The present study aimed investigate the etiology of the permanent CH diagnosed, with the purpose of identifying the cases due to TD, and evaluate the role of four different candidate genes that have been suggested as being involved in thyroid embryogenesis: (paired box gene 8 (PAX-8), thyroid stimulating hormone receptor (TSH-R), transcription factor related locus 5 (NKX2-5) and hairy/enhancer of split 1 (HES-1) and having an influence on these outcomes. We believe this study will contribute to the better knowledge of genetic basis of TD-caused CH.

SUBJECTS AND METHODS

Patients with primary CH over the age of 3 years were recruited between 2012 and 2015 from the Association for Parents and Friends of Disabled Individuals (APAE) - Salvador - Bahia.

Retrospective analysis of patient medical records was conducted to evaluate the clinical presentation including: 1) TSH; total T4 (TT4), and free T4 (fT4) at the time of neonatal screening, measured by immunofluorometric assays (Autodelfia®, Wallac Oy, Turku, Finland); and 2) congenital heart defects or other congenital malformations.

The patients were characterized for TD by: 1) measuring thyroglobulin (Tg) levels, per immunofluorometric assays (Autodelfia®, Wallac Oy, Turku, Finland); 2) thyroid ultrasound, performed by Portable Mindray DP-4900 – 7-10 Mhz focused on the thyroid gland and cervical region. Total thyroid volume was calculated as described by Ueda, 1999 (16) and compared according to sex, age, height and body surface as described by Zimmermam and cols., 2004 (17); and 3) scintigraphy, performed by intravenous injection of 99Tc Pertechnetate.

This study was approved by both the Federal University of Bahia - Ethics Committee for Research Projects and the APAE-Salvador (N° 125/2011 and N° 22/2011, respectively). Participation was voluntary with written consent obtained from at least one parent or guardian.

Genetic testing

DNA was extracted from whole blood using PureLink® Genomic DNA Mini kit (Life Technology®, Carlsbad, California). The entire coding region and promoter region of the PAX-8 gene, including exon/intron boundaries, was amplified from genomic DNA by polymerase chain reaction (PCR) using standard techniques (18). All 10 individual TSH-R exons were sequenced, with exon 10 subdivided into 2 overlapping primers (18). The coding region of the NKX2-5 gene was studied and each of 2 exons were amplified by a total of 3 PCRs (18). HES-1 exons were sequenced entirely using 5 pairs of primers with exon 4 divided into two parts (18). PCR products were sequenced directly on a ABI Prism® 3100 Genetic Analyzer (Applied Biosystem®, Carlsbad, California) using the Big Dye TM® Terminator Sequencing Standard Kit (Applied Biosystems®, Carlsbad, California). The results were analyzed by comparison with the standard sequence (www.ncbi.nlm.nih.gov/pubmed) for each gene specifically (PAX-8; TSH-R; NKX2-5 and HES-1) using the bioinformatics program BioEdit Sequence Alignment Editor, Version 7.2.5.0 (Ibis Biosciences, Carlsbad, California). All primers and PCR conditions are available upon request.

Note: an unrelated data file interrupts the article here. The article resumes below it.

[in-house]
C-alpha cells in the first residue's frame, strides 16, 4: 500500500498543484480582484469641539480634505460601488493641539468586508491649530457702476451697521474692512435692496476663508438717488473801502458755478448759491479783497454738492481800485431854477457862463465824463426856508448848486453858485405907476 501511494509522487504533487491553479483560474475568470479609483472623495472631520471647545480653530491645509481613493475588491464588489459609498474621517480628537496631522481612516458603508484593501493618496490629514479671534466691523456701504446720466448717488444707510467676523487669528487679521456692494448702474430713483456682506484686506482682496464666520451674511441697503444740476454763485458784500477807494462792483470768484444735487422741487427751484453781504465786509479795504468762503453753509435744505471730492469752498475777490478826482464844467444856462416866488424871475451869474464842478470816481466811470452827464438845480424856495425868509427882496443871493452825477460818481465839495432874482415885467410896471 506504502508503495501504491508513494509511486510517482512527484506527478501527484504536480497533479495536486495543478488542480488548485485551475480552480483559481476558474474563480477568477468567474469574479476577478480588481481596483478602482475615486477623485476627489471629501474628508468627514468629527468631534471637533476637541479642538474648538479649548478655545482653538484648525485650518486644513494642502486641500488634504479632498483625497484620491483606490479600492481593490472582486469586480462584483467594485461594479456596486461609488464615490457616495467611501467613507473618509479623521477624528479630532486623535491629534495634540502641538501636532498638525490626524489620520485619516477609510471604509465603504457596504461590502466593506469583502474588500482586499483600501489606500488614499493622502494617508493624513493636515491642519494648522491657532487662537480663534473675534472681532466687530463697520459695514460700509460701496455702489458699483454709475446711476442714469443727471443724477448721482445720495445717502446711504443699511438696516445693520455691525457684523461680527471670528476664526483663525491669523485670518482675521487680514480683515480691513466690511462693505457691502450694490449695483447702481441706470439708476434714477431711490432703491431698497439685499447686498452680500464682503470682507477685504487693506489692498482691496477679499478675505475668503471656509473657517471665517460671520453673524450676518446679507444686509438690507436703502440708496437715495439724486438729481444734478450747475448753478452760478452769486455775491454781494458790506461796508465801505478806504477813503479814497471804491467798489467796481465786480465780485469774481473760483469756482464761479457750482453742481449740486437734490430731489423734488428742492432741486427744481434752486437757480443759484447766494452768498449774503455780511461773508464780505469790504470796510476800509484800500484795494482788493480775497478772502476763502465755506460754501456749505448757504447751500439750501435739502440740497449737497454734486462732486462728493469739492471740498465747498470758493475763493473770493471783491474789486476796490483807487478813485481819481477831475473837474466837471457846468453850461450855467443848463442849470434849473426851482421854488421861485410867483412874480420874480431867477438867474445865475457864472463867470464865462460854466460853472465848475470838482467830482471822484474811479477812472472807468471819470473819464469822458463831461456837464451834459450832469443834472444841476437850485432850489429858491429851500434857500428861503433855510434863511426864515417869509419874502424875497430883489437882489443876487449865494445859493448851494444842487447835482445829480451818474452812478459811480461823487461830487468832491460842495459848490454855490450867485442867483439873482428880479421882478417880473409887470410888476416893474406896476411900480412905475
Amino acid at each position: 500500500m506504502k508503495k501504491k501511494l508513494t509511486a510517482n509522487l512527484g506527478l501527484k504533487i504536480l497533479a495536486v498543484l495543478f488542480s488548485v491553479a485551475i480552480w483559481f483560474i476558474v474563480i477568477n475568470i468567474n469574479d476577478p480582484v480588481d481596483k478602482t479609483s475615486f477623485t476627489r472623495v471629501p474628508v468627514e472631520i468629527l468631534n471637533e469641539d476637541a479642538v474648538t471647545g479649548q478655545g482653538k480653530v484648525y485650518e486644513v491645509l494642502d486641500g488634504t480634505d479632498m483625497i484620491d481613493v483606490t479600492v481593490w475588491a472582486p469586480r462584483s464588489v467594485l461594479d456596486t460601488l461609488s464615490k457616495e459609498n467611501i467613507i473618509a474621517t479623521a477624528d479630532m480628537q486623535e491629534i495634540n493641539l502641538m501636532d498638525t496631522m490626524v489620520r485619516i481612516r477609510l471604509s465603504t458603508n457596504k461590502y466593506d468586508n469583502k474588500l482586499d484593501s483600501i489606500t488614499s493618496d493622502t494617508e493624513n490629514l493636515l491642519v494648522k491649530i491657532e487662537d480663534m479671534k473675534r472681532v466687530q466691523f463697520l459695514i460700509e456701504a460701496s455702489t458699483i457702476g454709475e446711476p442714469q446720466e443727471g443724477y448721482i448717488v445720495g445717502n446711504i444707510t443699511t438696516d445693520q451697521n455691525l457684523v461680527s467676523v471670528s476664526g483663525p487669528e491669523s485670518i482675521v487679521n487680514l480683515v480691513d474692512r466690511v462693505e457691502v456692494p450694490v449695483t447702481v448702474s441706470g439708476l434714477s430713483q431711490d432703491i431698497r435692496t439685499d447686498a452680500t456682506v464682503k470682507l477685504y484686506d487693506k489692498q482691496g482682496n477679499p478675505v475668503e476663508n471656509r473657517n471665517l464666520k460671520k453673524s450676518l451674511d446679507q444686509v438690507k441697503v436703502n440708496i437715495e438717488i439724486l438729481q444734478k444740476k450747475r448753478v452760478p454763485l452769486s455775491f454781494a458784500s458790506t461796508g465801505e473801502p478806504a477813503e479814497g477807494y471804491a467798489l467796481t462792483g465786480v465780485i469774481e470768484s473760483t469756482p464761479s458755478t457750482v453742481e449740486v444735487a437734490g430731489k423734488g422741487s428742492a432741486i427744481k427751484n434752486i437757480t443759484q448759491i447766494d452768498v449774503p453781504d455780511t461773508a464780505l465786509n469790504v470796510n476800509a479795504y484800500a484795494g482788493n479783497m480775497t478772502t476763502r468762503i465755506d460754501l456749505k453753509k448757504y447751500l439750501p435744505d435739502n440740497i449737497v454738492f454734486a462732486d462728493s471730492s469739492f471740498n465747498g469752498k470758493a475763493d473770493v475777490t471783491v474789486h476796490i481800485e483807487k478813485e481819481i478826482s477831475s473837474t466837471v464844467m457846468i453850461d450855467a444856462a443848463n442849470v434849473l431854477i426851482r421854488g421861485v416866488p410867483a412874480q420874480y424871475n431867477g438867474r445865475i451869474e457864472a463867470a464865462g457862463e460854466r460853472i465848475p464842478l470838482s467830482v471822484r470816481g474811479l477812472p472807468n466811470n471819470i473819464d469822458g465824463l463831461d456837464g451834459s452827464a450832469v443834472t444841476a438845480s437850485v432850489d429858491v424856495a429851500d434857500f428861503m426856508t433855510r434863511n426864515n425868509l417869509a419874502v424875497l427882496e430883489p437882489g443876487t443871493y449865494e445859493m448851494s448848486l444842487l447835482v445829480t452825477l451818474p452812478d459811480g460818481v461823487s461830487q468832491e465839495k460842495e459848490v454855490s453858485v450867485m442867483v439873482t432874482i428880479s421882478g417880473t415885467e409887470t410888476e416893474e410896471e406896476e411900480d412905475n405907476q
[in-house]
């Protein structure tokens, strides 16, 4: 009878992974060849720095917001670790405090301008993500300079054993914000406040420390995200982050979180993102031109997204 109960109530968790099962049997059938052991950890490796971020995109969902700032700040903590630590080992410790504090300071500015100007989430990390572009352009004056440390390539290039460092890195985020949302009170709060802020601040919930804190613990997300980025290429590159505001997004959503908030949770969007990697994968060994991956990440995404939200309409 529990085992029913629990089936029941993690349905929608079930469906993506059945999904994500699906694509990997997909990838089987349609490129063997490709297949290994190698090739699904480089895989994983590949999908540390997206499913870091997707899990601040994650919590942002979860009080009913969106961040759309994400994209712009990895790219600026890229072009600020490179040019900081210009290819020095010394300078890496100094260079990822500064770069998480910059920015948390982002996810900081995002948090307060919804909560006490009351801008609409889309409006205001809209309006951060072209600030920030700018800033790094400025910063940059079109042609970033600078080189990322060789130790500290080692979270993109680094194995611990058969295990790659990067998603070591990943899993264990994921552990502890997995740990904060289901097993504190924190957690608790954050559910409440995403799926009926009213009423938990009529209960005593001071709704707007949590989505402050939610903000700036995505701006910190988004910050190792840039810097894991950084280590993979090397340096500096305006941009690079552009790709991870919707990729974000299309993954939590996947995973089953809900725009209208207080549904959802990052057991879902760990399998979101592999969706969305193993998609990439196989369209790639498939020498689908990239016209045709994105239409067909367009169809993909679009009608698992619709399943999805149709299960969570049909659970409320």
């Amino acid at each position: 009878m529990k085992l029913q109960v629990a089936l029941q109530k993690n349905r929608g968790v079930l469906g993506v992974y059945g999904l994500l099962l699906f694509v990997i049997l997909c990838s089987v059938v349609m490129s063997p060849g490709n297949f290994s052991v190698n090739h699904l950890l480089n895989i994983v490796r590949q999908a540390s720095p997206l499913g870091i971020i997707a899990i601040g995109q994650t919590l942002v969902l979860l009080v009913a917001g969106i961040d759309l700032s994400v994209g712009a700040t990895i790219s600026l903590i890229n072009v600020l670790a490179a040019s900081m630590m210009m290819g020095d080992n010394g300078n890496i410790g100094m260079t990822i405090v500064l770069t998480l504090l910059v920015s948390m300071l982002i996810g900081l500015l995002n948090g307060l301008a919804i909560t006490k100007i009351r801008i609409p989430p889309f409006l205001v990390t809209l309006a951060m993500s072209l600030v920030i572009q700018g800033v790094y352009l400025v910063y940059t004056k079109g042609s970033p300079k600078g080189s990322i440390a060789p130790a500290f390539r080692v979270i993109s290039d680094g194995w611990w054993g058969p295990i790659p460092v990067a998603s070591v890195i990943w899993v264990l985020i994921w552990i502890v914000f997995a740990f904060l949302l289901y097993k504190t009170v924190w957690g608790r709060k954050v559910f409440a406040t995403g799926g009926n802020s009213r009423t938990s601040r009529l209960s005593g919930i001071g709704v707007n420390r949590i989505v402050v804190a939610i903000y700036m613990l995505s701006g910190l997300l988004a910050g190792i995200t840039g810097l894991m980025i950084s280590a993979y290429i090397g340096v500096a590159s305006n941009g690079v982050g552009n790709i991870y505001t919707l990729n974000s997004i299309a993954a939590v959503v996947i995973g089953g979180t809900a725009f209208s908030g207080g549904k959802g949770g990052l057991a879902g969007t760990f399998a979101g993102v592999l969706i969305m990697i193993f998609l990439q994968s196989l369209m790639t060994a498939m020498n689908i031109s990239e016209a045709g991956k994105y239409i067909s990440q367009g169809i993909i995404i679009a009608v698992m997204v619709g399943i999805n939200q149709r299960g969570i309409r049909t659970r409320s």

Statistical analysis

The clinical parameters (TSH and fT4 serum levels) of the patients diagnosed with TD were compared with those of patients diagnosed with ISTG to assess the severity of conditions in patients with different phenotypes. Statistical analysis was conducted with SPSS 2.0 and Stata 12 software packages. Nonparametric Mann-Whitney U and Kuskall-Wallis tests were used whenever appropriate and a p-value of < 0.05 was considered significant. The Dunn test was used for multiple comparisons (19).

RESULTS

Of the 1,188 newborns diagnosed with CH up to the year 2016, abnormal TSH levels were confirmed in 773 newborns and they are being followed-up. Of these, 2.84% (N = 22) were found to be transitory primary congenital hypothyroidism, based upon spontaneous normalization of TSH between screening and diagnosis by the age of 3, thus resulting in 354 unrelated patients eligible for inclusion.

During the study period May 2012-June 2015, 218 patients underwent imaging tests for TD characterization. Of the 218, 155 (71.1%) had ISTG with the remaining 28.9% (N = 63) having some form of TD: ectopy (N = 17; 7.8%), agenesis (N = 12; 5.5%), hypoplasia (N = 21; 9.6%) and hemiagenesis (N = 13; 6.0%). The overall gender distribution was 118 females: 100 males. A summary of the clinical parameters evaluated in newborns is shown in Table 1. In a broader comparison, patients with TD compared with those with ISTG had significantly higher screening TSH levels (p < 0.001) and confirmatory serum TSH levels (p < 0.05) (Figure 1). This difference was probably due to the group of agenesis, as this group showed significantly higher levels than the other groups of TD (Figure 2). In addition, the agenesis subgroup had lower fT4 levels (0.4, IQR 0.3-1.2 μg/dL), followed by the ectopy group (0.8, IQR 0.3-1.1 μg/dL) when compared with the other groups.